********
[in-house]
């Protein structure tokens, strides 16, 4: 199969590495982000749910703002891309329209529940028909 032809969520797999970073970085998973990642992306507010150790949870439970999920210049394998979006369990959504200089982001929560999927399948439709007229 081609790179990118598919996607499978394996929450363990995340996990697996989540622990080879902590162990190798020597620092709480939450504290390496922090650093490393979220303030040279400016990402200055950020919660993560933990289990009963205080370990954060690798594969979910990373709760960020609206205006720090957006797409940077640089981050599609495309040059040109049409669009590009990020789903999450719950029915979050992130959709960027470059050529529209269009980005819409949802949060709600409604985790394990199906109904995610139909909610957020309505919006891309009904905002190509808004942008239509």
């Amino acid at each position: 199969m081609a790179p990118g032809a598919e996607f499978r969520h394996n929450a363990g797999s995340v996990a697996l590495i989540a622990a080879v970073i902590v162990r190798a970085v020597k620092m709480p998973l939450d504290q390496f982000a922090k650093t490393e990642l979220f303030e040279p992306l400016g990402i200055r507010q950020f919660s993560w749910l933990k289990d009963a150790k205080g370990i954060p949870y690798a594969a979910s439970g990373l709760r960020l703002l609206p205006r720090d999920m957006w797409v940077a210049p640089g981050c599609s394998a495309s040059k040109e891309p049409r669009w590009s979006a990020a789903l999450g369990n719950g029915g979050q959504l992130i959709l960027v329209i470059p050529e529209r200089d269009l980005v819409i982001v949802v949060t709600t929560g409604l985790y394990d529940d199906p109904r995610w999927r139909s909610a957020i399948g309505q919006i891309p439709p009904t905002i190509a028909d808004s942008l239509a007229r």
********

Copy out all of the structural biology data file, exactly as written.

[in-house]
């Protein structure tokens, strides 16, 4: 199969590495982000749910703002891309329209529940028909 032809969520797999970073970085998973990642992306507010150790949870439970999920210049394998979006369990959504200089982001929560999927399948439709007229 081609790179990118598919996607499978394996929450363990995340996990697996989540622990080879902590162990190798020597620092709480939450504290390496922090650093490393979220303030040279400016990402200055950020919660993560933990289990009963205080370990954060690798594969979910990373709760960020609206205006720090957006797409940077640089981050599609495309040059040109049409669009590009990020789903999450719950029915979050992130959709960027470059050529529209269009980005819409949802949060709600409604985790394990199906109904995610139909909610957020309505919006891309009904905002190509808004942008239509």
């Amino acid at each position: 199969m081609a790179p990118g032809a598919e996607f499978r969520h394996n929450a363990g797999s995340v996990a697996l590495i989540a622990a080879v970073i902590v162990r190798a970085v020597k620092m709480p998973l939450d504290q390496f982000a922090k650093t490393e990642l979220f303030e040279p992306l400016g990402i200055r507010q950020f919660s993560w749910l933990k289990d009963a150790k205080g370990i954060p949870y690798a594969a979910s439970g990373l709760r960020l703002l609206p205006r720090d999920m957006w797409v940077a210049p640089g981050c599609s394998a495309s040059k040109e891309p049409r669009w590009s979006a990020a789903l999450g369990n719950g029915g979050q959504l992130i959709l960027v329209i470059p050529e529209r200089d269009l980005v819409i982001v949802v949060t709600t929560g409604l985790y394990d529940d199906p109904r995610w999927r139909s909610a957020i399948g309505q919006i891309p439709p009904t905002i190509a028909d808004s942008l239509a007229r």